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Publisher : Elsevier - Science Direct (الزویر - ساینس دایرکت)
Journal : Journal of Macroeconomics, Volume 32, Issue 3, September 2010, Pages 816–826
Using OECD panel data for 1961–2000 we provide evidence that the output cost associated with disinflation (the sacrifice ratio) decreases with coordination between wage-setters in the labor market. The relationship holds for alternative measures of labor market coordination and after controlling for standard sacrifice ratio determinants. The sign of the relationship is robust across alternative definitions of the sacrifice ratio, but its statistical significance varies. Our results also indicate that more stringent employment protection laws increase sacrifice ratios, but the effect is not significant at conventional levels. We provide explanations for our findings based on the speed of nominal wage adjustment in New Keynesian models.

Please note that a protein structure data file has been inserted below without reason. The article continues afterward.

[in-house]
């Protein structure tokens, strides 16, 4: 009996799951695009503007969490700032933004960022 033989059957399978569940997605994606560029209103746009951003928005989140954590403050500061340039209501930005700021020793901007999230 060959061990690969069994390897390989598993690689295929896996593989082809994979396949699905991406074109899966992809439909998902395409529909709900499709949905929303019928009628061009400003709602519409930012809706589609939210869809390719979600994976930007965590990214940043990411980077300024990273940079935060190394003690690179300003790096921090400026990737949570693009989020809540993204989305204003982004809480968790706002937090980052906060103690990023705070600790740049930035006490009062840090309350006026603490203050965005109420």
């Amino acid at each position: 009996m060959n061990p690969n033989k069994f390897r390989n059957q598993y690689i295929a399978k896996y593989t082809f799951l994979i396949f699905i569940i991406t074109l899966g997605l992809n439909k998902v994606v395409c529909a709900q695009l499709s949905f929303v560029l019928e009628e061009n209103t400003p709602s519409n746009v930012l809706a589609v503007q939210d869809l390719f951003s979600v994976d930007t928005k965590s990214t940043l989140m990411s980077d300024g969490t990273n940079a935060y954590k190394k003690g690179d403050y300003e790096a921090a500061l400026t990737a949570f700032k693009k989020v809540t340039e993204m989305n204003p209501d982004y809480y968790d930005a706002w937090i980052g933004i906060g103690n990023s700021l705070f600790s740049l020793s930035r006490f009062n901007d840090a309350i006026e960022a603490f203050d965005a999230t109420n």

International differences in the output cost of disinflation (the sacrifice ratio) have been the focus of renewed interest in monetary economics since the study by Ball (1994). Recent empirical contributions have investigated a wide range of potential sacrifice ratio determinants. The impact of trade openness is examined by Temple, 2002, Daniels et al., 2005 and Bowdler, 2009, and the effect of current account and capital account restrictions is investigated by Razin and Loungani (2005). Other studies focus on the credibility of macroeconomic policy during disinflation. In particular, the sacrifice ratio has been shown to decrease with the probability agents assign to successful inflation reduction (Boschen and Weise, 2001), the presence of governments from the political right (Caporale and Caporale, 2008) and the existence of an inflation targeting regime (Goncalves and Carvalho, 2009). On the other hand, Jordan (1997) finds that central bank independence increases the sacrifice ratio and this result is confirmed by Daniels et al. (2005). A related line of research has provided new procedures for measuring sacrifice ratios and evidence concerning the dependence of those sacrifice ratios on a range of factors, including the inflation regime prior to disinflation, see Zhang, 2005, Hofstetter, 2008 and Senda and Smith, 2008. In this paper we provide evidence that labor market structures influence international differences in sacrifice ratios, building on ideas that have often been discussed in the literature but which have rarely been tested. Disinflation episodes are often initiated by periods of tight fiscal and monetary policy. Ultimately, the success of such policies depends on a decrease in the inflation expectations of price- and wage-setters. Lower inflation expectations provide a basis for lower nominal wage growth, which helps to lock in inflation reductions. The importance of wage-setting to inflation dynamics is recognized in both macroeconomic policy-making and research. During the 1960s and 1970s many governments employed direct wage controls as a tool of anti-inflation policy, see for example Nelson (2005). In recent research Olivei and Tenreyro (2007) utilize information on the timing of wage negotiations to explain within year variation in the trade-off between inflation and output. The idea that we emphasize is that labor market structures can affect the speed at which nominal wage growth moderates during disinflation episodes and thereby play a role in determining the sacrifice ratio. The starting point is that labor markets are imperfectly competitive, such that wage-setters decide the precise timing of wage moderation after disinflation policies are initiated. This behavior is a feature of New Keynesian models in which price- and wage-setting is staggered and agents are averse to relative price and wage changes, see Ball and Romer (1991) for a model that captures these effects and Taylor (1983) for discussion in the context of labor markets. The factors that determine the length of time until wage moderation will be critical in setting disinflation costs – delays will thwart disinflation, prompting larger output losses. When labor market laws afford considerable protection to those in employment, e.g. through restrictions on firing by firms, wage-setters may choose to delay wage moderation because the chances of job losses are limited, and dominated by the benefit from higher real wages. We therefore hypothesize a positive relationship between the sacrifice ratio and the strictness of employment protection arrangements. In contrast, when labor markets are centralized and interactions between firms and wage-setters highly coordinated, for example in Scandinavian countries, wage moderation can be implemented more rapidly. The reason is that when unions negotiate from an aggregate perspective they are more likely aware that wage moderation for one set of workers is occurring alongside economy wide moderation, leaving relative wages unaffected. As a result the relative wage concerns that can frustrate nominal adjustment are absent and disinflation can proceed at lower output cost.1 Our contribution is to investigate the relationship between labor market structures and sacrifice ratios using a detailed panel dataset on differences in employment protection laws, unionization rates and the degree of labor market coordination in 18 OECD countries, and a baseline sample of 76 disinflation episodes obtained from Ball, 1994 and Bowdler, 2009. The results show that higher levels of coordination in wage bargaining are associated with statistically significant reductions in the sacrifice ratio. More stringent employment protection laws are associated with larger sacrifice ratios, though the statistical significance of that relationship is weaker than that based on labor market coordination. Building on previous work on the effects of labor market coordination on macroeconomic outcomes (Calmfors and Driffill, 1988 and Daniels et al., 2006) we investigate an inverse U-shape relationship between coordination and the sacrifice ratio, and find weak evidence for a non-linearity of that kind. In an important extension of our baseline results, we examine sacrifice ratios from Senda and Smith (2008), calculated using the assumptions regarding trend output during disinflations proposed by Zhang, 2005 and Hofstetter, 2008, which are different to those employed by Ball, 1994 and Bowdler, 2009. The effects of labor market coordination and employment protection are qualitatively similar to those in our baseline results, but significant at confidence levels of just 10%, 15% or lower. On the other hand, our results are generally robust to alternative extensions of our methodology such as the use of different measures of coordination and employment protection, the use of fixed effects and time dummies and the exclusion of outlier observations. Our paper contributes to a substantial literature on labor market structures and macroeconomic outcomes. Bruno and Sachs (1985) and Calmfors and Driffill (1988) represent important early contributions. More recently, Thomas (2002) shows that nominal wage growth is more responsive to unemployment under highly centralized wage bargaining systems (though it is not necessarily more responsive to productivity growth, or input price shocks) and Nunziata (2005) shows that real wages are more responsive to unemployment under coordinated bargaining systems. In his original study of sacrifice ratios, Ball (1994) found a negative and marginally significant effect from the Bruno and Sachs (1985) indicator of wage flexibility. This index pools discrete measures of the duration of wage contracts, the synchronization of wage negotiations and the degree of indexation of wage contracts.2 In Section 3 we discuss how our results relate to this evidence. Finally, in investigating the effect of central bank transparency on the slope of the Phillips curve (which is related to the sacrifice ratio), Chortareas et al. (2003) use labor market coordination as a control. The coordination index is positively correlated with the speed of inflation adjustment, consistent with the argument that we have described. However, the Phillips curve proxies are available for a sample of just 21 countries, precluding systematic investigation of the effects of other labor market institutions. The structure of the paper is as follows. In Section 2 the measurement of the sacrifice ratio, labor market structures and other variables is discussed, and the basic form of the regression models is presented. In Section 3 the results from a range of regression specifications are interpreted in terms of the main hypotheses proposed in this introduction. Tests for non-linear relationships are presented, and various robustness exercises are discussed. Section 4 concludes with a summary of the paper.